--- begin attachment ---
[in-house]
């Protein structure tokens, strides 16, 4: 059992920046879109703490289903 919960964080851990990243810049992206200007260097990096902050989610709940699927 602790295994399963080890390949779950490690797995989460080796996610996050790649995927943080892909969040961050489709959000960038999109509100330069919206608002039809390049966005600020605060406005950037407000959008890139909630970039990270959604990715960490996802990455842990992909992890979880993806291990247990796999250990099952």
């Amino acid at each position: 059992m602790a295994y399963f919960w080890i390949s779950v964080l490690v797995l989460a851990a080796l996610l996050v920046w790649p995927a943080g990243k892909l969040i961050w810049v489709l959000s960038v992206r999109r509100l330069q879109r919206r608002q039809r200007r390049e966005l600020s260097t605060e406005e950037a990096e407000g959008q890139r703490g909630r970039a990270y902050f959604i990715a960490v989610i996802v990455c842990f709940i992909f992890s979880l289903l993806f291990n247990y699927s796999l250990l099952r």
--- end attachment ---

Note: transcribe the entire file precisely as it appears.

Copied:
[in-house]
């Protein structure tokens, strides 16, 4: 059992920046879109703490289903 919960964080851990990243810049992206200007260097990096902050989610709940699927 602790295994399963080890390949779950490690797995989460080796996610996050790649995927943080892909969040961050489709959000960038999109509100330069919206608002039809390049966005600020605060406005950037407000959008890139909630970039990270959604990715960490996802990455842990992909992890979880993806291990247990796999250990099952």
């Amino acid at each position: 059992m602790a295994y399963f919960w080890i390949s779950v964080l490690v797995l989460a851990a080796l996610l996050v920046w790649p995927a943080g990243k892909l969040i961050w810049v489709l959000s960038v992206r999109r509100l330069q879109r919206r608002q039809r200007r390049e966005l600020s260097t605060e406005e950037a990096e407000g959008q890139r703490g909630r970039a990270y902050f959604i990715a960490v989610i996802v990455c842990f709940i992909f992890s979880l289903l993806f291990n247990y699927s796999l250990l099952r």